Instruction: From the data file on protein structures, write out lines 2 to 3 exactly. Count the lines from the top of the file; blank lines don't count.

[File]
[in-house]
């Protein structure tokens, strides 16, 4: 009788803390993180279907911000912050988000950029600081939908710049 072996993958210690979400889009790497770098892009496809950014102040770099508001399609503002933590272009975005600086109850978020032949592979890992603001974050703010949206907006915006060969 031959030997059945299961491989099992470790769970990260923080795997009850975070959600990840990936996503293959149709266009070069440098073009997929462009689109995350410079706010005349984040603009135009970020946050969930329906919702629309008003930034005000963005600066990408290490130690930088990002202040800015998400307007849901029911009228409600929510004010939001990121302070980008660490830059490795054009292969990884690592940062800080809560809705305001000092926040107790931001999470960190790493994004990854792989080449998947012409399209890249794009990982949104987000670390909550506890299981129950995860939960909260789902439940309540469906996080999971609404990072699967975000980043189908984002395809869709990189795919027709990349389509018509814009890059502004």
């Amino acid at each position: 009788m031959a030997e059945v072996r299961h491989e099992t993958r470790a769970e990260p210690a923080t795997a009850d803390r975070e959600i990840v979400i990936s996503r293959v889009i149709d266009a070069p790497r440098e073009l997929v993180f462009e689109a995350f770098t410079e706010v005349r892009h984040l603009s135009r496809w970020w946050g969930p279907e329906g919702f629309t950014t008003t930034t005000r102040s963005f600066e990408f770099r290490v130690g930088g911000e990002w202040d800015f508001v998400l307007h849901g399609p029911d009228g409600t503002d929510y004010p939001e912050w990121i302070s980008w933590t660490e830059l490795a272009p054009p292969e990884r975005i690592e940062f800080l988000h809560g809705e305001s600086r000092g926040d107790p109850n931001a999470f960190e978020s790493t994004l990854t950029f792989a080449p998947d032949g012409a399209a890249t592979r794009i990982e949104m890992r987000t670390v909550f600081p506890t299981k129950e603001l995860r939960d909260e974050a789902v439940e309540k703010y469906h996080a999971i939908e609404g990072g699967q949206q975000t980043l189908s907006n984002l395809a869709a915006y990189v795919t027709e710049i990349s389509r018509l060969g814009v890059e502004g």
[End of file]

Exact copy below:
């Protein structure tokens, strides 16, 4: 009788803390993180279907911000912050988000950029600081939908710049 072996993958210690979400889009790497770098892009496809950014102040770099508001399609503002933590272009975005600086109850978020032949592979890992603001974050703010949206907006915006060969 031959030997059945299961491989099992470790769970990260923080795997009850975070959600990840990936996503293959149709266009070069440098073009997929462009689109995350410079706010005349984040603009135009970020946050969930329906919702629309008003930034005000963005600066990408290490130690930088990002202040800015998400307007849901029911009228409600929510004010939001990121302070980008660490830059490795054009292969990884690592940062800080809560809705305001000092926040107790931001999470960190790493994004990854792989080449998947012409399209890249794009990982949104987000670390909550506890299981129950995860939960909260789902439940309540469906996080999971609404990072699967975000980043189908984002395809869709990189795919027709990349389509018509814009890059502004």
């Amino acid at each position: 009788m031959a030997e059945v072996r299961h491989e099992t993958r470790a769970e990260p210690a923080t795997a009850d803390r975070e959600i990840v979400i990936s996503r293959v889009i149709d266009a070069p790497r440098e073009l997929v993180f462009e689109a995350f770098t410079e706010v005349r892009h984040l603009s135009r496809w970020w946050g969930p279907e329906g919702f629309t950014t008003t930034t005000r102040s963005f600066e990408f770099r290490v130690g930088g911000e990002w202040d800015f508001v998400l307007h849901g399609p029911d009228g409600t503002d929510y004010p939001e912050w990121i302070s980008w933590t660490e830059l490795a272009p054009p292969e990884r975005i690592e940062f800080l988000h809560g809705e305001s600086r000092g926040d107790p109850n931001a999470f960190e978020s790493t994004l990854t950029f792989a080449p998947d032949g012409a399209a890249t592979r794009i990982e949104m890992r987000t670390v909550f600081p506890t299981k129950e603001l995860r939960d909260e974050a789902v439940e309540k703010y469906h996080a999971i939908e609404g990072g699967q949206q975000t980043l189908s907006n984002l395809a869709a915006y990189v795919t027709e710049i990349s389509r018509l060969g814009v890059e502004g």